For me, sex is a mystery. A fantasy. A dream. The future. It’s always been the future. Someday I’ll meet the right guy; that was my teenage philosophy. Now, I just want to graduate and get a job and be able to stop working at Exotic Nights. I want to stop stripping. I don’t think of the future, except for a vague idea of hope that it’ll get better. Dawson isn’t the future. He’s my present, and he’s nothing to me. Nor I to him. I’m not an object of desire, except in that he’s seen me naked and wants me for that one night of pleasure.

  And I want more. I want a future.

  I shake myself then breathe deeply. When I’ve established a sense of equilibrium, I stand up, and now Dawson lets me. I feel his eyes on me as I straighten my skirt and tighten my ponytail. “Thank you. ”

  He stands up, and his hands go to my waist. I don’t even think about it for several seconds, because it just feels so…right. But then I remember and step away.

  “Are you okay?” he asks. His eyes are back to muted hazel, but his expression shows his concern.

  I nod. “I’m fine. ”

  “You’re a woman. ‘Fine’ has a lot of meanings. ”

  A clock tolls somewhere, marking the half-hour.

  “I’m fine. I’m okay. I’m sorry I lost it like that,” I say with forced professionalism. “Your meeting is in half an hour. You should change. ”

  “Grey…” He reaches for me.

  I tug at the hem of my shirt. “Where’s your bathroom? I should clean up if we’re going to Spago. ”

  “I don’t care about the meeting. Have a drink with me. Talk to me. ”

  “Talk about what?” I meet his eyes briefly. “It’s nothing for you to worry about. ”

  “But I am worrying about it,” he says and I can tell he’s being sincere.

  “Well…don’t. It doesn’t matter. ” I turn and move deeper into the house, figuring I’ll find a bathroom on my own. I have to get away from him. It’s too easy to believe he actually cares.

  “Damn it, Grey. Just stop. I’m not stupid; it’s obvious you’re not okay. ” He’s still standing in the foyer near the suit of armor.

  I find a half-bathroom and stop in the doorway, look at him, and smile. It’s fake, though, and he knows it. “Maybe not, but it’s not your problem. I’m just the intern. My private life isn’t part of the assignment. ”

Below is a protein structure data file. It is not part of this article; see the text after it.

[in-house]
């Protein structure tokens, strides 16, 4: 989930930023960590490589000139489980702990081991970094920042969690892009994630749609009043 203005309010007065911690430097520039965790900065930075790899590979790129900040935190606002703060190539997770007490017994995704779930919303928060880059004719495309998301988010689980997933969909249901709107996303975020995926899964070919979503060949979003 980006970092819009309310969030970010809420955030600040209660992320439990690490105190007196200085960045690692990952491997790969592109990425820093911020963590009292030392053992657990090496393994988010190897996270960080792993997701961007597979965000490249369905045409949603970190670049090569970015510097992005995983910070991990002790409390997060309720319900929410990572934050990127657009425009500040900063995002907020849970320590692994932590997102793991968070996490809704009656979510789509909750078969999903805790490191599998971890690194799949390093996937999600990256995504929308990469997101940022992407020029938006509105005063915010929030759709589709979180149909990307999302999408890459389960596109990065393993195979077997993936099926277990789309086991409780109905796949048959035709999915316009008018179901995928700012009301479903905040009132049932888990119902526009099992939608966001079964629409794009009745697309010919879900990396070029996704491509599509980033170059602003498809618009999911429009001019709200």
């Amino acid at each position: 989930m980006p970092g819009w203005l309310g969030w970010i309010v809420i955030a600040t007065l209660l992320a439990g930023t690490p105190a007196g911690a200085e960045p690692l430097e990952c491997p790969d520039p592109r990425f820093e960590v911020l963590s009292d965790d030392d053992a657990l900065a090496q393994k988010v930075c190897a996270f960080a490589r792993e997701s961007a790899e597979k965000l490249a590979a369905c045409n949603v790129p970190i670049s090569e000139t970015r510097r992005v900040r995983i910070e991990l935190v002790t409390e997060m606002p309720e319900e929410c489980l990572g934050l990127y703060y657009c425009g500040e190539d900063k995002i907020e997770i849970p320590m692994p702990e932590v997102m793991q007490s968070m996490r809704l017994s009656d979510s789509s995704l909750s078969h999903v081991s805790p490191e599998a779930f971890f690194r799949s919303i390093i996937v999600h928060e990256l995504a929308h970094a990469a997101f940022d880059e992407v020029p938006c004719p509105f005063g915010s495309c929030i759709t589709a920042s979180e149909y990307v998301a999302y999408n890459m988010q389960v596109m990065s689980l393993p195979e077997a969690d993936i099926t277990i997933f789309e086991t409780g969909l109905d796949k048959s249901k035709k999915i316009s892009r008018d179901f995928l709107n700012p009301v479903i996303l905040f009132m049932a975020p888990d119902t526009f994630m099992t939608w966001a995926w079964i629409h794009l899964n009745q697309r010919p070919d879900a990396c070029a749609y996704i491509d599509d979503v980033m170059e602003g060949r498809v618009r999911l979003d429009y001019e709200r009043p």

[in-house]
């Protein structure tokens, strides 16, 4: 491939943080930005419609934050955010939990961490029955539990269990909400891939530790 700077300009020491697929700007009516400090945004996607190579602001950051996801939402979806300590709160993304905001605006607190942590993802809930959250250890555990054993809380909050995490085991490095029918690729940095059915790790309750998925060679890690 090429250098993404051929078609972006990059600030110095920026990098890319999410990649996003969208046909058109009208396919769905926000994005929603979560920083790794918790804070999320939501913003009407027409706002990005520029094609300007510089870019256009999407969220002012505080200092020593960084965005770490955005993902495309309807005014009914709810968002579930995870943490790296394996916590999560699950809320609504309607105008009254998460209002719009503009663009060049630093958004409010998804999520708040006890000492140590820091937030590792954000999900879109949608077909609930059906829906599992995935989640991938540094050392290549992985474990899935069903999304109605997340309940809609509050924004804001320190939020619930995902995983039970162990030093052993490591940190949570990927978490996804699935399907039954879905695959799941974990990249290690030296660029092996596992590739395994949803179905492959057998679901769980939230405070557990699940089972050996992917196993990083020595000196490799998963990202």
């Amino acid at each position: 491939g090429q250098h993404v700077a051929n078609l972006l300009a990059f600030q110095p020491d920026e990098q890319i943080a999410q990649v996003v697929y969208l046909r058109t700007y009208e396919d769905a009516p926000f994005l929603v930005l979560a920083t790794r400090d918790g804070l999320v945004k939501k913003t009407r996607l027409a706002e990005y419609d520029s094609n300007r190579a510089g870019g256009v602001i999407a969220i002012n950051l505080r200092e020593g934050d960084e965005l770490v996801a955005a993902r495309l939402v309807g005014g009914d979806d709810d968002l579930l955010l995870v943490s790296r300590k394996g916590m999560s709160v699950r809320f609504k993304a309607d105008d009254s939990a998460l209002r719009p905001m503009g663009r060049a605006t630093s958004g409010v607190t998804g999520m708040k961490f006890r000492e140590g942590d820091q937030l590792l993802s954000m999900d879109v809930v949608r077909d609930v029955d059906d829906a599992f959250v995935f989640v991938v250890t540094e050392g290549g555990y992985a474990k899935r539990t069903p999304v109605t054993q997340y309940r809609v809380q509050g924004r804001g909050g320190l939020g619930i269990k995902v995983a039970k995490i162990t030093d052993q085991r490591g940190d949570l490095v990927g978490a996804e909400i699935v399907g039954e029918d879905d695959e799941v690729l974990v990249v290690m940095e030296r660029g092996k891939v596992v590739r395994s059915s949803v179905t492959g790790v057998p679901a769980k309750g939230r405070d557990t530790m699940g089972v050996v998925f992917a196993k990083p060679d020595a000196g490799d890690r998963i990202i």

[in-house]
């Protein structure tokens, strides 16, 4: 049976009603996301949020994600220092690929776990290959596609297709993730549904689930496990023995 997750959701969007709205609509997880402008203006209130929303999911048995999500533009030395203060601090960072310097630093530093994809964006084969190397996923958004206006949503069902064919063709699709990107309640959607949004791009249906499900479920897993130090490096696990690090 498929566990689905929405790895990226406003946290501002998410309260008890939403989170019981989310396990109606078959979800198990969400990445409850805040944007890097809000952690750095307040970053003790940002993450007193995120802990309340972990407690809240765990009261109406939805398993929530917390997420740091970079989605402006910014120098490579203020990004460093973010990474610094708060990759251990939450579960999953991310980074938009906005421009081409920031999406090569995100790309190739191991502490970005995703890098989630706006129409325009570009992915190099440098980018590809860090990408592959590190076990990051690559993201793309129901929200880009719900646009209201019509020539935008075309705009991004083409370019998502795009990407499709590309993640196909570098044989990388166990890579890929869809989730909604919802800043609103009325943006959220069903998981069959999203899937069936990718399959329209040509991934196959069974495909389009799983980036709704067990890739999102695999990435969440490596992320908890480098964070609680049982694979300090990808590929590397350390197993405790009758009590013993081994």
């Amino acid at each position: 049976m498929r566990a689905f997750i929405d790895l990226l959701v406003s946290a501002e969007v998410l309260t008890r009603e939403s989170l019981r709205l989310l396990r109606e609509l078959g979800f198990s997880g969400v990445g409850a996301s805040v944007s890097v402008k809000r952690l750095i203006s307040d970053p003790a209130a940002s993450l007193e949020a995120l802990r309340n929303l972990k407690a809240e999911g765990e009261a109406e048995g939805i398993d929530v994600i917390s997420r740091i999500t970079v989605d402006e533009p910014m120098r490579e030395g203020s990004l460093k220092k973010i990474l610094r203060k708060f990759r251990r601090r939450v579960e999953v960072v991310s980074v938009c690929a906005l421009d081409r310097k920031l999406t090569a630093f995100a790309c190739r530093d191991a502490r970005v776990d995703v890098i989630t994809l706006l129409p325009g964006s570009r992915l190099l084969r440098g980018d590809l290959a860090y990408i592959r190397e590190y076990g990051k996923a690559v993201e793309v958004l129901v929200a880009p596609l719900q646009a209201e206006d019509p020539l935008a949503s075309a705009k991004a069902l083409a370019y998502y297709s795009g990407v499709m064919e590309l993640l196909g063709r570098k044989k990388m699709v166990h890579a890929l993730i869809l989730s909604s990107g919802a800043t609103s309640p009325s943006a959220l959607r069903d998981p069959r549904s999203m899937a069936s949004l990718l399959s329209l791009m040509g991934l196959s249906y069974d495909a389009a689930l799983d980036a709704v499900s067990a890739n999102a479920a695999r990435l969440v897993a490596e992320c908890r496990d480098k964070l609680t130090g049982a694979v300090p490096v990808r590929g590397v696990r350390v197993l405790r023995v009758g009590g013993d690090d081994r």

“You’re not just an assignment. I didn’t meet you as Grey the intern. I met you as Gracie, the stripper. But that’s not you, and you don’t belong there. ” He moves toward me, bulky and intimidating, his eyes freezing me in place. “I knew it then, and I know it now. I can’t…I can’t even picture you there. You’re so much more than that shitty club. ”

  “But that’s my reality. It’s all there is. You…we barely know each other. Just—stop confusing me, okay? Please?” I’m shrinking away from him, backing into the bathroom. Whenever he’s this near, just inches away with his eyes on me, dark and inscrutable, I can’t think and can’t remember why I’m supposed to stay away from him.

  “Confusing you? How am I confusing you?”

  “You just do. Everything about you. You talk to me and act like you know me. Like…we’re something. ” My backside hits the sink, and he’s right there and I have nowhere to go.

  “Why does that confuse you?”

  “Because it’s not true?” I hate that it comes out as a question, like there’s doubt.

  “But what if it is? What if I do know you? What if we are something…or could be?” His hands rise to rest on my hips, and I feel myself being drawn back to him, closer and closer.

  His mouth draws nearer, his eyes inches from mine. No, this can’t happen again. I lose more of myself every time he kisses me. But that’s not true. It’s what I feel should be true. The reality is that I gain more of myself when he kisses me. As if layers of lies and confusion and shame fall away, and everything is just him and me and our mouths and the sensation of his kiss.

  It happens.

  His lips touch mine, and everything else falls away. I’m possessed by him. He kisses me with the same effortless mastery that he drives his car. He pulls a moan from me, draws my body against his and molds me to him and guides me into a place of acquiescence, with just his mouth and hands.

  I’m not just letting him kiss me; I’m kissing him back. My mouth moves, my lips taste his, my hands settle on his chest between us and curl into his shirt, and I’m pressing in against him, crushing my curves against his angles. I’m taking part, I’m encouraging.

  His hand slips from the upper bell of my hip down and around to cup my backside, and a spark is lit inside me. It’s a forbidden touch, a familiar, possessive, erotic, provocative gesture. It’s a step toward more.

  A kiss is just a kiss, but his hand on my bottom, holding me and owning me like that…it’s more.